So with this back ground experience I was fairly confident as to what was not working too well for a Bantam race engine. Most crankcase hardware conversion is straight forward, common-sense engineering, and very luckily, I had extensive workshop facilities at my disposal together with the tacit cooperation of my employer.
The barrel however is an entirely different matter, but here, for me I had one great advantage, for all of those years away from the strictures within the sphere of Bantam competition and influence of its personalities I was also unimpeded by established Bantam concepts.
One thing was for certain however, it had to be water cooled!
I identified three major impediments to good gas flow, the inlet system, transfer and exhaust ducts. For me a cylinder reed valve is a total no brainer, an extra, fully functioning transfer port being fed directly from the inlet is dead easy to include along with the potential of having 260+ degrees of inlet duration, and being pressure responsive makes for a well behaved characteristics.
The transfer ducts in a standard D7/D14 barrel fall into the category of `rubbish` for efficiency in a race engine, perfectly fine for the task they were designed for but not for ours, they had to go. Gas flow objects to being contorted by sharp edges, twisting bends, and small radii, these just create energy sapping, disruptive turbulence, smooth free flowing generous curves always do best. With this in mind I prefabricated new ducts that were influenced by but were not copies of the RS 125 Honda. Fundamental to a high turbulent free flow rate is the critical profile of the duct inner profile. I turned up an alloy ring with the profile machined on, cut segments off and fixed these to the liner inner wall. This method of construction ensured that both sets of the transfer ducts were equal in all respects.
Next was the exhaust port and duct. The natural offset to one side always presents problems, particularly when using a bridged port, flow becomes asymmetric whatever you do with the bridge and asymmetric flow is also disruptive and inefficient, so that also had to go. It was replaced again by a prefabricated steel duct, but where the transfers were straight forward the exhaust was not. One primary consideration was stability of the final barrel structure, so I opted to have all of the new steel ducts that were to be affixed to the bare barrel to have 3mm wall thickness. Trying to make a new duct which tapered from the complex profile of the port window to the circular/oval outlet was quite tricky. CNC was not an option as the machines were in constant use, so cutting, milling, welding, milling again and hand grinding were used. At one point the fabrication was welded to a base plate at the roof angle to be able to clamp it whilst milling. The outcome is a duct that has dead straight symmetrical flow out and down both sides of the bridge toward the exterior pipe flange over a distance of some 55mm, only then does it angle away to avoid the frame down tube. The exhaust pipe then slips over an external adaptor that is internally profiled to blend to the header pipe diameter with no steps. Incidentally, the cooling water is pumped to the exhaust duct and can flow completely under, over and around the exterior duct wall, enabling the over-scavenged mixture in the duct to remain cool, ready to be returned to the cylinder by the timed plugging pulse.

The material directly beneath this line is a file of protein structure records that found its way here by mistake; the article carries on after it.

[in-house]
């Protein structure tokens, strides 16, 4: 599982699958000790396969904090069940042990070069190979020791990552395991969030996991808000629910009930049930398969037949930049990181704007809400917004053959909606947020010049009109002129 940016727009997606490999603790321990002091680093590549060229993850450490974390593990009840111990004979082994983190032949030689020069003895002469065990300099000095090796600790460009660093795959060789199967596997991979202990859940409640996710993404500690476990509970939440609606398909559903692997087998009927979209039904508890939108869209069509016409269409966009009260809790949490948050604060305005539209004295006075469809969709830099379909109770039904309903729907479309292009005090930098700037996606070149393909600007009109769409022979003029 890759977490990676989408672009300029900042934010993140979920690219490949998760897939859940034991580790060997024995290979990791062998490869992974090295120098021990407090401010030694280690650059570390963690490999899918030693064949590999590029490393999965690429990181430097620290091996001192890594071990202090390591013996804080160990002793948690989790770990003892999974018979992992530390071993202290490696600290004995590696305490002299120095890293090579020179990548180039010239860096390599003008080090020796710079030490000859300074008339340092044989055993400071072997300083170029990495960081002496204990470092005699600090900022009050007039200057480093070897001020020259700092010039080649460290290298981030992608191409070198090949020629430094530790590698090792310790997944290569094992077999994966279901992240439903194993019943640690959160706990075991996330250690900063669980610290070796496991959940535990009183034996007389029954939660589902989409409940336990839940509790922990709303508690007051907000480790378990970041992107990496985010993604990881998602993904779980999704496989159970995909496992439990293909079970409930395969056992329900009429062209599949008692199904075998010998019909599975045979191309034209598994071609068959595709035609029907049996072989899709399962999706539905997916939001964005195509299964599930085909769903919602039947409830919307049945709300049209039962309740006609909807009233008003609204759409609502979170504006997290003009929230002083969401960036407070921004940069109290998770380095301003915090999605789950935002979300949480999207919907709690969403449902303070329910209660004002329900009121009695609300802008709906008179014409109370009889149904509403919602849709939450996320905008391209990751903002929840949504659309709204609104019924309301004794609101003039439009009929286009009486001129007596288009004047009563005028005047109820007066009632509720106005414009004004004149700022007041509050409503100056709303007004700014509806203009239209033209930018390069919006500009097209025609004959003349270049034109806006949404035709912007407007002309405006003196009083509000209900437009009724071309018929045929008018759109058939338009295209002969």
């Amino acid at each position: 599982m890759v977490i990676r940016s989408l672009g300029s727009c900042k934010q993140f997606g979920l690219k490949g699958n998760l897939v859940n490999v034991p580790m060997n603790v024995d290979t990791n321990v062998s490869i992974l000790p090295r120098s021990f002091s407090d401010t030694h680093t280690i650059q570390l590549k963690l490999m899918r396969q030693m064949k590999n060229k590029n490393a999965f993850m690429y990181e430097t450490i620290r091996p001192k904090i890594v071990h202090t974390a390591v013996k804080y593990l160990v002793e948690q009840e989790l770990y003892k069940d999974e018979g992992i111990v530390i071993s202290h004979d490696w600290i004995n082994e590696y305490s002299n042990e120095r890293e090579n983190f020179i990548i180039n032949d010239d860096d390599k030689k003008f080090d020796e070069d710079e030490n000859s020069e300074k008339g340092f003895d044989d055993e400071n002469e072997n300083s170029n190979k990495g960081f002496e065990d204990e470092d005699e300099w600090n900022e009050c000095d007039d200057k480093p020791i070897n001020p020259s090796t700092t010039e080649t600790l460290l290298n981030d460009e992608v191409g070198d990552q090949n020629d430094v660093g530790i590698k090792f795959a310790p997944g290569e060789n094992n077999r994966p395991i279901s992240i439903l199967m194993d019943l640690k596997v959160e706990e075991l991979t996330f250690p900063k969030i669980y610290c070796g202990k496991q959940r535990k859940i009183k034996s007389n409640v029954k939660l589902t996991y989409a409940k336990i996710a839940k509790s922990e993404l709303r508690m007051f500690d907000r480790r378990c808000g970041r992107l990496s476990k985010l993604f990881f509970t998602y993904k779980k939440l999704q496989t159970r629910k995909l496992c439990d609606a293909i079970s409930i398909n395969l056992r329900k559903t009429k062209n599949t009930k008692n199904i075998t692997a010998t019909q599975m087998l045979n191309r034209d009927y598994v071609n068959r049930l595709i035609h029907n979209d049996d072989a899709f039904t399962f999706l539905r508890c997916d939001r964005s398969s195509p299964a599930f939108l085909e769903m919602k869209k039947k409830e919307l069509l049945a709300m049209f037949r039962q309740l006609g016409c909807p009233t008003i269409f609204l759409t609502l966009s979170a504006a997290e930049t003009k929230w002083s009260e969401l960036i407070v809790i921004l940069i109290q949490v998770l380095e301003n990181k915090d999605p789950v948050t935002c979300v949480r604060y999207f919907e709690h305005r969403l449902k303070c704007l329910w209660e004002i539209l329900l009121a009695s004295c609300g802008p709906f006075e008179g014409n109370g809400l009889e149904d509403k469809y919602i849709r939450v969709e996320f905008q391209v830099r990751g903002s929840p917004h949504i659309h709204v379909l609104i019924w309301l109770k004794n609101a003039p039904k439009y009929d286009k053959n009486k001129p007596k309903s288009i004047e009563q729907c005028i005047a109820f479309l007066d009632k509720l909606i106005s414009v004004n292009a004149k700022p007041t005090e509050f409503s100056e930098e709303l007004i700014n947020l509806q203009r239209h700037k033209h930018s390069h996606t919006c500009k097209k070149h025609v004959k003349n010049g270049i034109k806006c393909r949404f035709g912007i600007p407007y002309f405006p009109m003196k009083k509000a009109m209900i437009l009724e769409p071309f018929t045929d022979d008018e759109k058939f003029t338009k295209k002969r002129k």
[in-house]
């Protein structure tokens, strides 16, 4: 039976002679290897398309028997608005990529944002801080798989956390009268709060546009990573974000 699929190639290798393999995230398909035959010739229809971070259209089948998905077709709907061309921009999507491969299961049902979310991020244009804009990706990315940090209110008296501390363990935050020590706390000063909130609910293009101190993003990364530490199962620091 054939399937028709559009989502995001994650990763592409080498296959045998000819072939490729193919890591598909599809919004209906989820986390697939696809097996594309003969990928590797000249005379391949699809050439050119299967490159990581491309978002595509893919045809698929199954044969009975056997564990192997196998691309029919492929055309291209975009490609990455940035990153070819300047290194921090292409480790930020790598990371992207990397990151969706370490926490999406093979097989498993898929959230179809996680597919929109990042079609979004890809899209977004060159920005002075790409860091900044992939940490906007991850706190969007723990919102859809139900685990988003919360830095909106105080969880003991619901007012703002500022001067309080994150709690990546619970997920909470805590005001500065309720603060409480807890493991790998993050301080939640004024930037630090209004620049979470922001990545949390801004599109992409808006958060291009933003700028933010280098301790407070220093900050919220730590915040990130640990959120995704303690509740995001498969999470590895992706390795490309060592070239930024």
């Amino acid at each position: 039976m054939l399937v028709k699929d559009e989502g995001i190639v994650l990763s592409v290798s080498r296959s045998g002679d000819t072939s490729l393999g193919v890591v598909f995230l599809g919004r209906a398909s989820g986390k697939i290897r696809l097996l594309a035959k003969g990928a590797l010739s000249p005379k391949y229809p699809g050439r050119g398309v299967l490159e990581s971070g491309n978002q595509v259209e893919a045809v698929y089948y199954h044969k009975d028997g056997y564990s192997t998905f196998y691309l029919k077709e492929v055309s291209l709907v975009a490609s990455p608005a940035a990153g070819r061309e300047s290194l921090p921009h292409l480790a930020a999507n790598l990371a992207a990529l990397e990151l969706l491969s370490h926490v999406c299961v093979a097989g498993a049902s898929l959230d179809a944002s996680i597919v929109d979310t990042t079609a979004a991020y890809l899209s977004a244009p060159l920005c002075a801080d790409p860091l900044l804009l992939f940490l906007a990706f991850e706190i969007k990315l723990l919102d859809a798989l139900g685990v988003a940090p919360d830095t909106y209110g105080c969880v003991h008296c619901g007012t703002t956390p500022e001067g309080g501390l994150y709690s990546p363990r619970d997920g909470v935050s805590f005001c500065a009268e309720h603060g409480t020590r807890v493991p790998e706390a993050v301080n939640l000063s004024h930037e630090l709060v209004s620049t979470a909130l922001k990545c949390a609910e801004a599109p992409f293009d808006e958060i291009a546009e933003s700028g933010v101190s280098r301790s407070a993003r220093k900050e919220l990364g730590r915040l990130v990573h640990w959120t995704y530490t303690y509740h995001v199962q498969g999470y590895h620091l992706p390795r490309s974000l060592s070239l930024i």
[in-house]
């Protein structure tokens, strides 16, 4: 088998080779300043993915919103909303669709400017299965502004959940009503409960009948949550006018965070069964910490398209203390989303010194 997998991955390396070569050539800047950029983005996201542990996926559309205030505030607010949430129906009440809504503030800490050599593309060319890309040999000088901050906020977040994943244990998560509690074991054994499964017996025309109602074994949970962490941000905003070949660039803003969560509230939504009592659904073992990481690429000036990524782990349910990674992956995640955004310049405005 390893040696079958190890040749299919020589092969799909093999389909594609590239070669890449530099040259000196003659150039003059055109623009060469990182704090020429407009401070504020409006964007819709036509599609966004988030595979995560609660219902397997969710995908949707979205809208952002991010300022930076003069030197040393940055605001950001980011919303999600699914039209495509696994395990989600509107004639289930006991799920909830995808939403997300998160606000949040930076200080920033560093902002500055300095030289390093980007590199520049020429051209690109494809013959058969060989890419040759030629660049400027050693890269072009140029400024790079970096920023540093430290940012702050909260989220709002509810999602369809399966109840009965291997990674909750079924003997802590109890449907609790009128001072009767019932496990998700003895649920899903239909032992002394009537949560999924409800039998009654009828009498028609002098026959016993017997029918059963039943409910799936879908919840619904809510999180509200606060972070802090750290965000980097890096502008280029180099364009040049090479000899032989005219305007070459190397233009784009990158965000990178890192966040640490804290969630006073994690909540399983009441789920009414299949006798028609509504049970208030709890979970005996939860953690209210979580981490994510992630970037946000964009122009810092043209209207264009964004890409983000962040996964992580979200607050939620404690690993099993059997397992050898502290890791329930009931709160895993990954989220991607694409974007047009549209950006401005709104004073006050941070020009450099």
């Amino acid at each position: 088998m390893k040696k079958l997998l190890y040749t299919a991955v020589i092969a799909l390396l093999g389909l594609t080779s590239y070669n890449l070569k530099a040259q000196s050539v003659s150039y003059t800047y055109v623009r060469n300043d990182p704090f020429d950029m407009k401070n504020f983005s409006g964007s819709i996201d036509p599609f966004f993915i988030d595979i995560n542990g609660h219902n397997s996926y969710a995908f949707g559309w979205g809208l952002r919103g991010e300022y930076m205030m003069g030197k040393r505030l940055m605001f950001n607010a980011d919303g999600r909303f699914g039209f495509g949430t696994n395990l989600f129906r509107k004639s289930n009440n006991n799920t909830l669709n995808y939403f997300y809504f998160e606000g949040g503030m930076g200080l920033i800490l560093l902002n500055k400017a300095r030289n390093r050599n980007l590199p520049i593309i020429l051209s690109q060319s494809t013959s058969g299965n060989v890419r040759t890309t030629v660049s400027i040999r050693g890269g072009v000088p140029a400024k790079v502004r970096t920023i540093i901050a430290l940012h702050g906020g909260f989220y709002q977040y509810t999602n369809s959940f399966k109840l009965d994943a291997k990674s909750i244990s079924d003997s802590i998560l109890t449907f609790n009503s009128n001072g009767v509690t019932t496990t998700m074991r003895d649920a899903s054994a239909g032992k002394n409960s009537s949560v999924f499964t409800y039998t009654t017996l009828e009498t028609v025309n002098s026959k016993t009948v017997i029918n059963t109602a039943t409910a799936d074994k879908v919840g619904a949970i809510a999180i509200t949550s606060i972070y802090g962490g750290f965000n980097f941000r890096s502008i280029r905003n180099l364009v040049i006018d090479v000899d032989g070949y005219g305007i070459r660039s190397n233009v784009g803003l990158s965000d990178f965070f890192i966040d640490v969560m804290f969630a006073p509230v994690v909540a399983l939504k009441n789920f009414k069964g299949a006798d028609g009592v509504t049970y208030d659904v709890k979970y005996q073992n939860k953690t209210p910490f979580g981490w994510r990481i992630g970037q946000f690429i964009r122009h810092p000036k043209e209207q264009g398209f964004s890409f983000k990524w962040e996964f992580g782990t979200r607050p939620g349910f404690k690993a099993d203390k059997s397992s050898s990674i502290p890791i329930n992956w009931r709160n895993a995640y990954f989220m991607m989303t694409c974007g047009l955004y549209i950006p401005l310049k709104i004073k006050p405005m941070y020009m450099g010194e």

Hope that clarifies things a bit, cheers, Trevor
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nigel breeze

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PostSubject: Re: Nigel   Fri May 05, 2017 3:39 am

Trevor, many thanks for your reply. its clarified the things im looking at . i had hoped that the modern exhaust was capable of starting the engine from dead with a little suction enticement to open the reeds via the exhaust from an external source, But as you say there needs to be some pressure usually from the pumping action.i was hoping that all the transfers could be fed from the internal side of the reed block area and the exhaust/ cylinder pressure drop action would draw the mixture through those transfers into the cylinder.Like having 5 "C" ports.Then the crankcase would be just an oil sump for the crank along with a 4 stroke type piston in the cylinder with splash lubrication. All in the hope of reducing turbulence / keeping the fresh fuel charge nice and cool before it enters the cylinder. so a pump required cylinder side of the reed block.ok(motorised big syringe with a return spring)

so, was there much difference between the 56x 50 w/c engine and the 54x54 w/c engine in performance? my 56x50 is very lively and sounds very nice.. easy set up.... when using ready made cylinder/carb/exhaust/ignition.lol!
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Trevor Amos



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PostSubject: Re: Nigel   Fri May 05, 2017 7:51 pm

Nigel,
How on earth do you dream up all of these concepts you float out on us, I like this new one, don`t know If it could work but it all sounds very plausible. Are you sure you`re not on some powerful mind bending stuff for the back pain, or just plain old alcohol doing it for you?

I don`t think it is really fair of me to compare engines that were conceived ten years or so apart. What I would say is that if Mark was racing both machines against each other he would lap himself when riding the 54x54 reed engine machine, it is just so superior in every way.